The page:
Weight Loss, Cowboys and Scarlet O’Hara

The United States is a nation known for its fast food chains, processed foods, high fructose drinks (weren’t we called the Coca Cola nation at some point?) and fostering an increasing sedentary lifestyle. We are known as a nation of cowboys – men who give one-word answers and whose actions express their deepest feelings – and Scarlet O’Hara’s – overly emotional and superficial women who only want to be taken care of. Although these are two pretty outdated and unfair stereotypes, a lot of Americans seem to wear them proudly.

Our nation is also one of the most overweight countries in the world and, therefore, obsessed with weight loss. Most magazines, television talk shows and nutrition experts claim that our unhealthy eating habits and lack of physical activity is the root of most overweight issues of Americans. I believe the impetus of our weight challenges is not just our negative physical habits; it’s our emotional, mental, and spiritual states of being.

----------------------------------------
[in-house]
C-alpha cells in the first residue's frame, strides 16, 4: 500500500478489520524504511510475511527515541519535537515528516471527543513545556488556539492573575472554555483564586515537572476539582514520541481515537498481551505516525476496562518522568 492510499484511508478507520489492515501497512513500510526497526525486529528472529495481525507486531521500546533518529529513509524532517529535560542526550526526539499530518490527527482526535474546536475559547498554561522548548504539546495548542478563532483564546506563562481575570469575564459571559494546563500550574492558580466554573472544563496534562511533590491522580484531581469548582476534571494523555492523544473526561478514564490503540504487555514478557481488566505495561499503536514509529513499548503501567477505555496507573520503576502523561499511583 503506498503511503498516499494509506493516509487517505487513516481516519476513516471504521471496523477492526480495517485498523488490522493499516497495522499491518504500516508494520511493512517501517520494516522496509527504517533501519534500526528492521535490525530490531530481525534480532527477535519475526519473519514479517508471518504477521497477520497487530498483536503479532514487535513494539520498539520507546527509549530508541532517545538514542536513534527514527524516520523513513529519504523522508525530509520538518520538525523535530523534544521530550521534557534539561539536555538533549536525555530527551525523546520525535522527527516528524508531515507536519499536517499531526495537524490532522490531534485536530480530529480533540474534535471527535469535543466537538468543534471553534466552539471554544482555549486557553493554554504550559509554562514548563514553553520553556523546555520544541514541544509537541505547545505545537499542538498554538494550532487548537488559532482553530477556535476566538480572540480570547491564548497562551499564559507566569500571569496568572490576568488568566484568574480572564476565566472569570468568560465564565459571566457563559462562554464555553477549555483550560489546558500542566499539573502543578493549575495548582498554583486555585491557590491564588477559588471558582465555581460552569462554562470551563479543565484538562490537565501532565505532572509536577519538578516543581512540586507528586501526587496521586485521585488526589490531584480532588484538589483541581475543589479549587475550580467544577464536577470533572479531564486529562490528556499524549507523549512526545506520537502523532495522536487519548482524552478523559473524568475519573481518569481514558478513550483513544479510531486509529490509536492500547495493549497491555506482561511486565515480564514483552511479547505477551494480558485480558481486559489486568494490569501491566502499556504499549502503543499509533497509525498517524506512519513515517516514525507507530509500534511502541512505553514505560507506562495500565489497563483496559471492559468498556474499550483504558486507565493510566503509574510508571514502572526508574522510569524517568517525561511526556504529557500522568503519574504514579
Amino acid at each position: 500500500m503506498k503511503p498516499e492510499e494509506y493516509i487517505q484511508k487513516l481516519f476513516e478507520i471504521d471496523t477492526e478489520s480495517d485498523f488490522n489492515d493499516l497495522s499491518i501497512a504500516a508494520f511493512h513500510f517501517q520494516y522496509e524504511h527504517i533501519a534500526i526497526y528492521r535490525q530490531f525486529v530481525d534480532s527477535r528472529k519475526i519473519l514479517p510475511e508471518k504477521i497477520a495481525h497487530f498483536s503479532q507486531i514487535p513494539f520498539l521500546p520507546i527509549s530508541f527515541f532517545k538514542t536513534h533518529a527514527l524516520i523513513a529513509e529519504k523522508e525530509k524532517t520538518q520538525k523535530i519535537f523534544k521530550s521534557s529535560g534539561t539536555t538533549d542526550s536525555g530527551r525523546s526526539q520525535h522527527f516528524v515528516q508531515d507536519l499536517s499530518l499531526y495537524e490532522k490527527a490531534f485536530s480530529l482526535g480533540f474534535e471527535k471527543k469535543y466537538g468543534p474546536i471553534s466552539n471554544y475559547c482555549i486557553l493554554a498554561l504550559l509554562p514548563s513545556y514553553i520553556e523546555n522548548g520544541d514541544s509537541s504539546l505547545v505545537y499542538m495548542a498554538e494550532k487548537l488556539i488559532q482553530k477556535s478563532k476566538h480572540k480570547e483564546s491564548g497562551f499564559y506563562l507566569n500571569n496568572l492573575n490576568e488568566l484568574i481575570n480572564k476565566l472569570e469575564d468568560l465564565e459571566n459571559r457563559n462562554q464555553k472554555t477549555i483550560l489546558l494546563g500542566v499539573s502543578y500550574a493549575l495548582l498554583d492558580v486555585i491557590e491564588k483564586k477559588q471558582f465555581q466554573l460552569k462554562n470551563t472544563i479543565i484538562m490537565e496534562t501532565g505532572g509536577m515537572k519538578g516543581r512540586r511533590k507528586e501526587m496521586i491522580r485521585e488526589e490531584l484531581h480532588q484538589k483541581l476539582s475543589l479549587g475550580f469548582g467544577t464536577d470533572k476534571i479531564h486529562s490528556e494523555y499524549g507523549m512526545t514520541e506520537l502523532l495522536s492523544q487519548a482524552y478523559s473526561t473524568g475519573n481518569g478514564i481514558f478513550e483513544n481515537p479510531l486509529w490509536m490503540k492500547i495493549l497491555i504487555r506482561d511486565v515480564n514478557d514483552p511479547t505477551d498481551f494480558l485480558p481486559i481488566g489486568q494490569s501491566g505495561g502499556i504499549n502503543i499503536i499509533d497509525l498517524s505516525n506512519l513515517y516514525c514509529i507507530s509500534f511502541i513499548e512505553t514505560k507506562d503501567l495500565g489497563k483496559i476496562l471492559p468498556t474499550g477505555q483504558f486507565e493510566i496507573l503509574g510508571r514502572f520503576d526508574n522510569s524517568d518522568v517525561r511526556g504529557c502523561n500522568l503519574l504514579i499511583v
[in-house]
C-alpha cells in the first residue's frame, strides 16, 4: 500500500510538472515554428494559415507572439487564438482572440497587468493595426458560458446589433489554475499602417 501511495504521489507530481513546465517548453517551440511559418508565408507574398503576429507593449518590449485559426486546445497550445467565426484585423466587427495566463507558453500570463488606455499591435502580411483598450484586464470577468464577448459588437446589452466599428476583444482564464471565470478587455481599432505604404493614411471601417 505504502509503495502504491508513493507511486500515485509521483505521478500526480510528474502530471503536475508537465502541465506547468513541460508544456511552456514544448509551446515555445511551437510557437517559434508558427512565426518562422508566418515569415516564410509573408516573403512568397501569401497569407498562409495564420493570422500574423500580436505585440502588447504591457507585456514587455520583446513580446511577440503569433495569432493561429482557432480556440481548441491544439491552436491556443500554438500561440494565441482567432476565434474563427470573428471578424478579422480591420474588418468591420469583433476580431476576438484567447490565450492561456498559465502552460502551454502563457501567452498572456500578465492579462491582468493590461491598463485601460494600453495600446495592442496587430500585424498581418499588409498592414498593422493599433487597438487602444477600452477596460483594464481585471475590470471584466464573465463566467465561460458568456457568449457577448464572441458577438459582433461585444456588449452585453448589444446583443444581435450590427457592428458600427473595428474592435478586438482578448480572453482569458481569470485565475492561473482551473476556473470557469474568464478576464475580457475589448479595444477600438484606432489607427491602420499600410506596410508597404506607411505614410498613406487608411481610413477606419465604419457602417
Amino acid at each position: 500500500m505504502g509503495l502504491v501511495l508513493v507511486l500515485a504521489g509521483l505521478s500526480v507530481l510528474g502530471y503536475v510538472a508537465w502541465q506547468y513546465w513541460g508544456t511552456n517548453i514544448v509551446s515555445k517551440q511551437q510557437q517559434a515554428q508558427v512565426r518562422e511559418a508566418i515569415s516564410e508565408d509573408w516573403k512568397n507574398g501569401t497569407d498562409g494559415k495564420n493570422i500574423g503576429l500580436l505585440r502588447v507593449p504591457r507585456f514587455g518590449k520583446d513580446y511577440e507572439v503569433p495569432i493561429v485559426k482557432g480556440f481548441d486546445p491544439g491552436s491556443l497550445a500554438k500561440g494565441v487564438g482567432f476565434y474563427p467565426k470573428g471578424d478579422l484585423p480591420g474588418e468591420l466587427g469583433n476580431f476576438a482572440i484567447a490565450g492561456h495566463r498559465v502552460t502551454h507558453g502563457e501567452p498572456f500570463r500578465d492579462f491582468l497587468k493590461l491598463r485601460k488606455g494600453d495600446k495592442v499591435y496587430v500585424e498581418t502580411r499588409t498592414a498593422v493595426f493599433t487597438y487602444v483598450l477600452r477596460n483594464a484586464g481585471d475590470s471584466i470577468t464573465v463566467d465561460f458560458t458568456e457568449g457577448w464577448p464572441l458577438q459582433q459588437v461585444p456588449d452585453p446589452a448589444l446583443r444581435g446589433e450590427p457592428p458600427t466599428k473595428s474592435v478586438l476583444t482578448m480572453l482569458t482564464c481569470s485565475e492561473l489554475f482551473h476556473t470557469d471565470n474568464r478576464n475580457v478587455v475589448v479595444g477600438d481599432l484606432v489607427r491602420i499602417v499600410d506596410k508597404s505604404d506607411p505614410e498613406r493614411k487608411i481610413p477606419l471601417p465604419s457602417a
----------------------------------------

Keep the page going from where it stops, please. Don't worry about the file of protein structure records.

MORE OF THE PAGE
I have had challenges with my weight since by early twenties. I remember graduating from college, moving back home and launching my job search. I mailed out hundreds of resumes and rarely received a response. Although I worked as a temp to make money and networking connections, I became increasingly disillusioned and unhappy. I started eating more to hide my hurt and frustration. Before I knew it I had gone from a size 10 to a size 18 in a matter of eight months. Although I was working out a couple of times a week, I was so focused on my job search that I didn’t realize my additional weight until I finally got a job and went shopping for appropriate clothes. I was devastated.

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